Coinbase Launches Crypto Futures in US, Threatening Bitcoin Market’s ‘Open Secret’


On Tuesday, Coinbase, a cryptocurrency exchange, revealed that it has been granted regulatory approval to introduce crypto futures to its customers in the US. This advancement could join two of Bitcoin’s markets, facilitating further adoption.

Coinbase Financial Markets, its newly registered CFTC merchant, will offer spot crypto trading and crypto futures. This is significant for Bitcoin futures ETFs, which were first established in 2021 and give investors exposure to contracts trading on CFTC-regulated exchanges. Though the futures contracts give the right to purchase or sell Bitcoin at a set rate in the future, they do not guarantee ownership of the coin itself.

Michael Saylor, founder and chairman of MicroStrategy, commented that Bitcoin futures ETFs are not an efficient way for institutions to gain exposure to Bitcoin. He added that they have been underperforming Bitcoin’s performance this year.

Stuart Barton, co-founder and CIO of Volatility Shares, believes that disparities between Bitcoin’s spot price and its futures contracts should be reduced as money flows between the two markets. He stated that having them in the same place will improve liquidity and arbitrage opportunities, and make the futures ETFs more similar to spot ETFs.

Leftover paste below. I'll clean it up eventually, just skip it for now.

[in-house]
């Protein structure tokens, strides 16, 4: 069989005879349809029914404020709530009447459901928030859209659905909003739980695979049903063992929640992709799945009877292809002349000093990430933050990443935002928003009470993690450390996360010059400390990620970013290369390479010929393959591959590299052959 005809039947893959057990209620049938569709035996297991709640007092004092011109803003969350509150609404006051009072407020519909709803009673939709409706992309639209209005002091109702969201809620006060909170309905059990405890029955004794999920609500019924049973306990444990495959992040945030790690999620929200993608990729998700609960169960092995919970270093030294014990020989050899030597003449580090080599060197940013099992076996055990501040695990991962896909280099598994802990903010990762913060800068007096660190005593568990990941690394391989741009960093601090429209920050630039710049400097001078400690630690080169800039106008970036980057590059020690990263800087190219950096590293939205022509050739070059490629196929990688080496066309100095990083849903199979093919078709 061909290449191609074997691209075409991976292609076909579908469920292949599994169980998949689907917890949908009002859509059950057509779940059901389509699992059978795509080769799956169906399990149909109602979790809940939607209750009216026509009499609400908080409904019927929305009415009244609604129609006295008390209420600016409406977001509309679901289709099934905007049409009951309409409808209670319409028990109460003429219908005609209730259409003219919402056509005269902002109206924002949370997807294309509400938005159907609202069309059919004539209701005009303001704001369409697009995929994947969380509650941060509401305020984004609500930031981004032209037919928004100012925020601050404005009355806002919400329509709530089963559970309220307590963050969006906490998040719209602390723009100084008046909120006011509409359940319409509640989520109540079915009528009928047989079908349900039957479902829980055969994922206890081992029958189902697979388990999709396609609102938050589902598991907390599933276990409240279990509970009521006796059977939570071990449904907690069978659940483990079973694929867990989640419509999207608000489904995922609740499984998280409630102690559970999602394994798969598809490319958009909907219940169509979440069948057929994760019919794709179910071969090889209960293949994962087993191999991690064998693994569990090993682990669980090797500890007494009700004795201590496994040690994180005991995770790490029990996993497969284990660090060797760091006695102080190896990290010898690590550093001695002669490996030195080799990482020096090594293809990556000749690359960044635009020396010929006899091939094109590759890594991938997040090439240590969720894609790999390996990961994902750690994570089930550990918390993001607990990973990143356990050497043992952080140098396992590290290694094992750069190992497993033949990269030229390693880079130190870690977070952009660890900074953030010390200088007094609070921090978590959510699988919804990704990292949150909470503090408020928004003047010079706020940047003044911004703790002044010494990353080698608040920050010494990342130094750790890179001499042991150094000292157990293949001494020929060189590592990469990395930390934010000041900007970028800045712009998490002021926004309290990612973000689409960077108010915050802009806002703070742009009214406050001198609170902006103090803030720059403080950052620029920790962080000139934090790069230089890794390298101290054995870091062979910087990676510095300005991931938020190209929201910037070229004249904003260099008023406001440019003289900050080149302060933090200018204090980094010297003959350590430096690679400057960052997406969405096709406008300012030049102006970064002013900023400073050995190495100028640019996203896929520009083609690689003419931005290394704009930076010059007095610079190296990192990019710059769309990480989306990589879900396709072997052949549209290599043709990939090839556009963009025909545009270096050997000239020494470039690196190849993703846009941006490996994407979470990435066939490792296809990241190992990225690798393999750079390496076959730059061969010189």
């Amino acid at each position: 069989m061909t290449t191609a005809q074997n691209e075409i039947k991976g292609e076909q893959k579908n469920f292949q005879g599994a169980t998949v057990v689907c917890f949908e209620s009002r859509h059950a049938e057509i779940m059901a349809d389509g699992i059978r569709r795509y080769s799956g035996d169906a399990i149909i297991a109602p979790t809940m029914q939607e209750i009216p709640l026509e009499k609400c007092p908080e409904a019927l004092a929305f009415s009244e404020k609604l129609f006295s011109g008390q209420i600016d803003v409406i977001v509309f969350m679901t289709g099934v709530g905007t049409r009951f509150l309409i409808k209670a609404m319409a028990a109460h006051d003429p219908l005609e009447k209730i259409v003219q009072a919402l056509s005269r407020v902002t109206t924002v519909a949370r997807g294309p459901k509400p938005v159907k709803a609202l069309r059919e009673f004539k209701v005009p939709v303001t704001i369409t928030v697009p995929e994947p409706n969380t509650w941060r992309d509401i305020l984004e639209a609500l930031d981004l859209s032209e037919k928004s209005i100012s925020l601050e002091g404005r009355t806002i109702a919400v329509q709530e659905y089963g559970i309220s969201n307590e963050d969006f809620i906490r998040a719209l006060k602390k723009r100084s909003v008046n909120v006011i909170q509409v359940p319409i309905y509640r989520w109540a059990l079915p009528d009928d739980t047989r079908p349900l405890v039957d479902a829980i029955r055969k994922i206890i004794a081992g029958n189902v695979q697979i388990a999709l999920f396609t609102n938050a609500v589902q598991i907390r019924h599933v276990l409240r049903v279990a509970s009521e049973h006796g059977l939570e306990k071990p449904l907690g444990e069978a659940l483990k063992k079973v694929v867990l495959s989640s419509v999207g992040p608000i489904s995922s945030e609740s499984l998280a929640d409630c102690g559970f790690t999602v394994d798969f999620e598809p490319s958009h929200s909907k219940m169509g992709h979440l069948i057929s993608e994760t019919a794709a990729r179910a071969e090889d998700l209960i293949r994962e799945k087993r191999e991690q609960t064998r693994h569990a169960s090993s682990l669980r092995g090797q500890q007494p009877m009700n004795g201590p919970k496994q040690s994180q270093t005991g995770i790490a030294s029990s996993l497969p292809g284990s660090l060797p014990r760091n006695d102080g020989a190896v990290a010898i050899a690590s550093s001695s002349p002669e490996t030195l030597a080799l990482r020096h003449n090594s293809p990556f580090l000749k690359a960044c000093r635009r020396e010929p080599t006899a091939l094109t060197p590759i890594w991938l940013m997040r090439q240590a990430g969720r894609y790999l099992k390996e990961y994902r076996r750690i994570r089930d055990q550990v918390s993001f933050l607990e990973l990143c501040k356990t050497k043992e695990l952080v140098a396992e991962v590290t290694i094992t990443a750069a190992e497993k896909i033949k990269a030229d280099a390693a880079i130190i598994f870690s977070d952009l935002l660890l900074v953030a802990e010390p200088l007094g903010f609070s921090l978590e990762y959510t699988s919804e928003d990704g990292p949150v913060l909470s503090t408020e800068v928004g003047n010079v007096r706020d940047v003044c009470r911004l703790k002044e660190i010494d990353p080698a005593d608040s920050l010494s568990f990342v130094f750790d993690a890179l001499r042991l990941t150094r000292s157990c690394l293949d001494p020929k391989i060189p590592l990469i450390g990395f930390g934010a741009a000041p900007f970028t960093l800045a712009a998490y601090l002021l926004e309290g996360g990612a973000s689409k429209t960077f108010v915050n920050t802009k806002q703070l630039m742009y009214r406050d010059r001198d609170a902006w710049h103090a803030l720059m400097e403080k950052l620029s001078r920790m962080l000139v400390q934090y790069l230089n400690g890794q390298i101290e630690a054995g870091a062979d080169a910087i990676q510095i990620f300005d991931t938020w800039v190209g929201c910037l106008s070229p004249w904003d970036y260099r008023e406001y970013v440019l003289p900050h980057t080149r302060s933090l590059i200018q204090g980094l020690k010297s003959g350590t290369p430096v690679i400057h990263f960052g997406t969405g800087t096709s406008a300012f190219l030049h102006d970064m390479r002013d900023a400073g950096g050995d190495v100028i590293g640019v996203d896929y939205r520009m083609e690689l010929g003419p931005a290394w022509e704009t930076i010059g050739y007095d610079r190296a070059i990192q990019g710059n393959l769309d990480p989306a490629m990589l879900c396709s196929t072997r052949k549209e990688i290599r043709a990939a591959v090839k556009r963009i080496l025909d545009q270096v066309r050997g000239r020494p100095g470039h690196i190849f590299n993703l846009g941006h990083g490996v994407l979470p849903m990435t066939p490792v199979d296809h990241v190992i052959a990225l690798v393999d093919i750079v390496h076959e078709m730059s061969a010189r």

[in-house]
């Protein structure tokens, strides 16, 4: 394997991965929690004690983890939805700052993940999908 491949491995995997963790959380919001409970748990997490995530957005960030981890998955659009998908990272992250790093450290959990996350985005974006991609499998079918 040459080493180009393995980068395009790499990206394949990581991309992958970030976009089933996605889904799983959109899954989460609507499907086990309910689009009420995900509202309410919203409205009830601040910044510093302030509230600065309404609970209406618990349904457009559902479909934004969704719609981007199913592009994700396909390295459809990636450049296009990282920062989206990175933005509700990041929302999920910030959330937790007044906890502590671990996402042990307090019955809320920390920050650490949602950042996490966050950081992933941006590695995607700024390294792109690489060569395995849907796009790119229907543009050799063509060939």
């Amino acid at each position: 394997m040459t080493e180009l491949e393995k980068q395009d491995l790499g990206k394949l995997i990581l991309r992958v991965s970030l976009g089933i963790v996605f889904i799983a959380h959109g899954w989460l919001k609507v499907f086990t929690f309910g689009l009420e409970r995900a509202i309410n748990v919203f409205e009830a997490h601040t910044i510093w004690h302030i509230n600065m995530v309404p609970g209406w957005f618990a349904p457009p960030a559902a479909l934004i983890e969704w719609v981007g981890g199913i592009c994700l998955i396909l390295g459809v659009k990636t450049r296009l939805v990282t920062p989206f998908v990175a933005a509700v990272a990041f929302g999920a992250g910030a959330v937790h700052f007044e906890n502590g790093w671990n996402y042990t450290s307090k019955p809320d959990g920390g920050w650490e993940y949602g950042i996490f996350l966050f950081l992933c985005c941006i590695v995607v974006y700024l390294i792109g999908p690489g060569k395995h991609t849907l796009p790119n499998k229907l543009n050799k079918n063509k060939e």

Spot Bitcoin ETFs, which track the coin’s price as issuers obtain it and distribute corresponding shares, have been highly anticipated in the crypto world for a long time. The SEC is considering various applications for this investment vehicle, which would enable institutions that cannot custody crypto to invest in Bitcoin by purchasing ETFs on a traditional stock exchange.

Christopher Perkins, president of CoinFund, commented that Coinbase’s newly approved venue is a major development. He believes that more institutions will likely become involved in trading futures as it gives them the opportunity to do so in a way that is compliant with regulations.

Coinbase Financial Markets has been approved to operate as a futures commission merchant, a broker that takes orders to buy and sell futures contracts for customers. However, due to the capital requirements and collateral demands that make crypto futures transactions too costly for most FCMs, it has been difficult for crypto-native market participants to find one that will accept them.

Perkins explained that Coinbase is entering a finance area dominated by big banks, yet these are effectively barred from crypto futures. He added that options for hedging risk in the US are limited to Bitcoin and Ethereum futures markets, and there is still uncertainty around whether Ethereum is a commodity or security.

Therefore, Coinbase’s ability to offer services as an intermediary for crypto futures could be a remedy to this issue. It could also help market participants hedge risk in a compliant manner, as well as open up access to derivatives markets.

Related articles

Recent articles